Class Notes December 5, 2014
The class feed using our new system functioned beautifully. Snowing video through the interface was a little jerky but it worked.
Class Event Page on Google Plus
The playlist for our 2014-2015 classes is here: http://www.youtube.com/playlist?list=PLExCxI6q5_Xnpxfr0yI8ATzOnU6SmkO2x
To learn more about the class, please visit: http://abacus-es.com/eie/advancedwriting.html, see the links and watch the video.
The playlist of 2013-2014 classes is also on Youtube:
We went through submitted Assignments.
Although the class had not studied it due to miscommunications, we started our discussion of one of Shakespeare’s most delightful comedies, As You Like It and examined some of the brilliant parts. Please be prepared to recite your favorite parts next time. This play takes please largely in a forest an has been performed in forests to great effect. The video presented in our As You Like It page does a wonderful job.
1Now, my co-mates and brothers in exile,
2Hath not old custom made this life more sweet
3Than that of painted pomp? Are not these woods
4More free from peril than the envious court?
5Here feel we but the penalty of Adam,
6The seasons’ difference, as the icy fang
7And churlish chiding of the winter’s wind,
8Which, when it bites and blows upon my body,
9Even till I shrink with cold, I smile and say
10‘This is no flattery: these are counsellors
11That feelingly persuade me what I am.’
12Sweet are the uses of adversity,
13Which, like the toad, ugly and venomous,
14Wears yet a precious jewel in his head;
15And this our life exempt from public haunt
16Finds tongues in trees, books in the running brooks,
17Sermons in stones and good in every thing.
I would not change it.
18Happy is your grace,
19That can translate the stubbornness of fortune
20Into so quiet and so sweet a style.
136Thou seest we are not all alone unhappy:
137This wide and universal theatre
138Presents more woeful pageants than the scene
139Wherein we play in.
139 All the world’s a stage,
140 And all the men and women merely players:
141 They have their exits and their entrances;
142 And one man in his time plays many parts,
143 His acts being seven ages. At first the infant,
144 Mewling and puking in the nurse’s arms.
145 And then the whining school-boy, with his satchel
146 And shining morning face, creeping like snail
147 Unwillingly to school. And then the lover,
148 Sighing like furnace, with a woeful ballad
149 Made to his mistress’ eyebrow. Then a soldier,
150 Full of strange oaths and bearded like the pard,
151 Jealous in honour, sudden and quick in quarrel,
152 Seeking the bubble reputation
153 Even in the cannon’s mouth. And then the justice,
154 In fair round belly with good capon lined,
155 With eyes severe and beard of formal cut,
156 Full of wise saws and modern instances;
157 And so he plays his part. The sixth age shifts
158 Into the lean and slipper’d pantaloon,
159 With spectacles on nose and pouch on side,
160 His youthful hose, well saved, a world too wide
161 For his shrunk shank; and his big manly voice,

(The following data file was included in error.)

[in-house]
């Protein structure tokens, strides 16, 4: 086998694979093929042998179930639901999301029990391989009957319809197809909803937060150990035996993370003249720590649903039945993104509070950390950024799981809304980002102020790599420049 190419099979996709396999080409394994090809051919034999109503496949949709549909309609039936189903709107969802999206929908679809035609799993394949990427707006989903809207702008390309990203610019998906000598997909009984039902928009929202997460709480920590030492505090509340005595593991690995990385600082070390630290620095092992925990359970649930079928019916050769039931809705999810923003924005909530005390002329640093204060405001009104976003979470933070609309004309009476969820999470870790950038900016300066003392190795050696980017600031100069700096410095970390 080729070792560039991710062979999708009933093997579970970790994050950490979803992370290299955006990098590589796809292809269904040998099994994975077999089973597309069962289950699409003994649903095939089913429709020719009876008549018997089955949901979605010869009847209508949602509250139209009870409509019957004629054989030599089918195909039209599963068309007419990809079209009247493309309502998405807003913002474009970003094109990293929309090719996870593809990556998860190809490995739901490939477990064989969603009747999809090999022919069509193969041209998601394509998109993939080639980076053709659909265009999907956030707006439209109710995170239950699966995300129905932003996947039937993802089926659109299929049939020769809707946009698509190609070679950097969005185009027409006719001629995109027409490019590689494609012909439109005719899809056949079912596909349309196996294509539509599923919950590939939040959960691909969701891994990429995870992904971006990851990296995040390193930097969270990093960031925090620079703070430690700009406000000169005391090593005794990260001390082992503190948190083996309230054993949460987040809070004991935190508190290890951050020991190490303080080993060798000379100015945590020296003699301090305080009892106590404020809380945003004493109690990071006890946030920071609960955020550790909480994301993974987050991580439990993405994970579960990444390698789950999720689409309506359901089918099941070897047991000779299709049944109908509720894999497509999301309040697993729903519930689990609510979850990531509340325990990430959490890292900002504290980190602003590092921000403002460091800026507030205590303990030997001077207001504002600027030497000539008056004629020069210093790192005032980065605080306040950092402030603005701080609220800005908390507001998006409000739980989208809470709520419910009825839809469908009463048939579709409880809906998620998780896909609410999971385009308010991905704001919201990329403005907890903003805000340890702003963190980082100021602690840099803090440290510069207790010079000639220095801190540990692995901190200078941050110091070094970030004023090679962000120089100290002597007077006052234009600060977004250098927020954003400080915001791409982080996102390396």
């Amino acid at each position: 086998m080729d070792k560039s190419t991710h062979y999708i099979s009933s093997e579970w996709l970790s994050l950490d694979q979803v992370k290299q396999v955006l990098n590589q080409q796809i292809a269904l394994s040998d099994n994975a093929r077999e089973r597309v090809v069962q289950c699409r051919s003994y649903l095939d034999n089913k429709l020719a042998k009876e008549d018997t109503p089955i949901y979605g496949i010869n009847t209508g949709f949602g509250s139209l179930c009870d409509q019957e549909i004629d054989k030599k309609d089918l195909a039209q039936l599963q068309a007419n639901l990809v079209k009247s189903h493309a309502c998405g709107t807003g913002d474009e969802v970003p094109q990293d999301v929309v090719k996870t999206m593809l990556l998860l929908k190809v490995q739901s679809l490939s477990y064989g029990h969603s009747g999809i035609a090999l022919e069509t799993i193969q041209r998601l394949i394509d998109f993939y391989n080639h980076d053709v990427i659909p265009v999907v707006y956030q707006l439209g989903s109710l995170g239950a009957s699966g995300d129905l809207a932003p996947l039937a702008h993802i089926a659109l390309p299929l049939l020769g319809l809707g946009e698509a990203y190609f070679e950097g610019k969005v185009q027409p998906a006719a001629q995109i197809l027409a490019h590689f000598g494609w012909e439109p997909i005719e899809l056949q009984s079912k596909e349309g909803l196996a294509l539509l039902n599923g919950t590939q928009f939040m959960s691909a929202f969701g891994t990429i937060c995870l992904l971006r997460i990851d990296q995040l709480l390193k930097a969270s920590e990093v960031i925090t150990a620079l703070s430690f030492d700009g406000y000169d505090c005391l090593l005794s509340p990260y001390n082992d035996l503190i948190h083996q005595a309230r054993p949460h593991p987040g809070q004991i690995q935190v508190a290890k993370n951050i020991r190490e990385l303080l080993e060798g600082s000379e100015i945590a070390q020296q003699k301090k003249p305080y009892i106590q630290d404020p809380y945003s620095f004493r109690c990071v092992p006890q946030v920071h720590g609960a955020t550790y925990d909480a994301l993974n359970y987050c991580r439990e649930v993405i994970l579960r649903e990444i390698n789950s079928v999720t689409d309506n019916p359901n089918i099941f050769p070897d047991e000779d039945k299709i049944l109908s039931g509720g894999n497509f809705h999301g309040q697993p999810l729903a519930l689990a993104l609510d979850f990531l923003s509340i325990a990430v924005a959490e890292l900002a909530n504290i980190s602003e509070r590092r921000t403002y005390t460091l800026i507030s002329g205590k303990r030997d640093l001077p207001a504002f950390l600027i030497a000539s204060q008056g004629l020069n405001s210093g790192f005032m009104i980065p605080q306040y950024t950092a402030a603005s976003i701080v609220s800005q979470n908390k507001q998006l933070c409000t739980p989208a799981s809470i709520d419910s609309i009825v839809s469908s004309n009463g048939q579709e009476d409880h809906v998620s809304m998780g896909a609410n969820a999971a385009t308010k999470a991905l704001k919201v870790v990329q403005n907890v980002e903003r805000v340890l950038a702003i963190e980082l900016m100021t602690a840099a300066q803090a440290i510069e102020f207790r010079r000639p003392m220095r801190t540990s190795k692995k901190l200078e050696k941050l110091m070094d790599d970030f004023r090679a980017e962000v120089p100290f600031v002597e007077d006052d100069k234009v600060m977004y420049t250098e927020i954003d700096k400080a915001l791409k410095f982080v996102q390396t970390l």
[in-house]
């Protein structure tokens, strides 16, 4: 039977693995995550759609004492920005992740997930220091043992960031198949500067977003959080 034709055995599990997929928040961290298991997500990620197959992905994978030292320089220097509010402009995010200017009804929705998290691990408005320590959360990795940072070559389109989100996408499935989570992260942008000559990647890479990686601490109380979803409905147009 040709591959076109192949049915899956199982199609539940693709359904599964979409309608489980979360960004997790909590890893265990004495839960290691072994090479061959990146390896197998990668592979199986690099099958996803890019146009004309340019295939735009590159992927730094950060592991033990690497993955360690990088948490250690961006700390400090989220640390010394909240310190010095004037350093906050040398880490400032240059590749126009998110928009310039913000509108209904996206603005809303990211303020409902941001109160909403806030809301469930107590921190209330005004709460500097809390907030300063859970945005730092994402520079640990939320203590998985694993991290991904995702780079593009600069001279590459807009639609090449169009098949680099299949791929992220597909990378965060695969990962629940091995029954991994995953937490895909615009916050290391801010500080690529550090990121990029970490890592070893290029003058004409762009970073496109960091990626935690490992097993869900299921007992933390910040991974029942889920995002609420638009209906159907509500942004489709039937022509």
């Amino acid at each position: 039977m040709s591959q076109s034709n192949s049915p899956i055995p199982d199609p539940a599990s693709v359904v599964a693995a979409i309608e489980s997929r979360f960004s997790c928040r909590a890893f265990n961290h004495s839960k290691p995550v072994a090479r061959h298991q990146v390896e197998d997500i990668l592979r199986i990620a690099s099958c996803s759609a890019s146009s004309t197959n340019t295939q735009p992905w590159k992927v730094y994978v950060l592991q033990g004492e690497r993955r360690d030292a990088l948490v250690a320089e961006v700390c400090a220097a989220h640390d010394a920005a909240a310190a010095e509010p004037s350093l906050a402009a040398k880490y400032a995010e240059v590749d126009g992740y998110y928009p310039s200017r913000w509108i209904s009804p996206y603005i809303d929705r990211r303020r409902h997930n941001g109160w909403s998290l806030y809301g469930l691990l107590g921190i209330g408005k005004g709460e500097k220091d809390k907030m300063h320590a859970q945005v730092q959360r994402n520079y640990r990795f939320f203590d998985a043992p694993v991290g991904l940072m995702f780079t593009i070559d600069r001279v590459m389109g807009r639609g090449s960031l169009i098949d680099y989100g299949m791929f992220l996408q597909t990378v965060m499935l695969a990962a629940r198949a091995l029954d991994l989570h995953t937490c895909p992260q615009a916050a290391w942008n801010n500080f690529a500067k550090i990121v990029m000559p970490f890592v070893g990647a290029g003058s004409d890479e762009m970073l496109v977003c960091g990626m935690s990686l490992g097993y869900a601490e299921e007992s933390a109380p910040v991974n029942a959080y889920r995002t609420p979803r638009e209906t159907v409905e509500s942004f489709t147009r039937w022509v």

162 Turning again toward childish treble, pipes
163 And whistles in his sound. Last scene of all,
164 That ends this strange eventful history,
165 Is second childishness and mere oblivion,
166 Sans teeth, sans eyes, sans taste, sans everything.
Robert Conquest’s Limerick summary of Jacques’ speech:
first mewling and puking,Then very pissed off with your schooling,Then fawns and then fights,Then judging other chaps’ rights,
Then sitting in slippers, then drooling.
Please bring your own favorites and comments.
Please continue to submit papers, poems, diatribes, ruminations.
Let’s read Chapter 8 in the text.
As You Like It. This is a delightful Shakespearean comedy set mostly in the Forest of Arden, Warwickshire. Please watch/read the whole play. The version presented is superb but feel free to watch others. There’s also an excellent version set in Japan that we can seek out.
The accents of Shakespeare’s day
Please watch this video on Shakespearean pronunciation by Ben Crystal.
Let’s continue with our ongoing projects:
Documentary by Jonathan Miller: Madness Note that some of this material is rather heavy. Please skip any parts.Documentary by Stephen Fry: Planet Word
Essays by David Berlinski, a remarkably eloquent and incisive American author. Let’s continue with The Advent of the Algorithm, The 300-Year Journey from an Idea to the Computer
Here are a few more to choose from:
|Where Physics and Politics Meet
|A Scientific Scandal
|What Brings a World into Being?
|Was There a Big Bang?|
The Jonathan Miller documentary: The Body in Question and The Machine That Made Us, documentary on the Gutenberg press by Stephen Fry.
Rowan Atkinson on freedom of speech
David Berlinski lecture: The Devil’s Delusion
A really rather fascinating lecture. Listen to it specifically for the language.
Lower Priority Assignments
Terry Eagleton on the war on terror. Prof. Eagleton is one of the great speakers.
Robert Fisk on writing and journalism. Fisk is one of the most highly honored journalists in the world.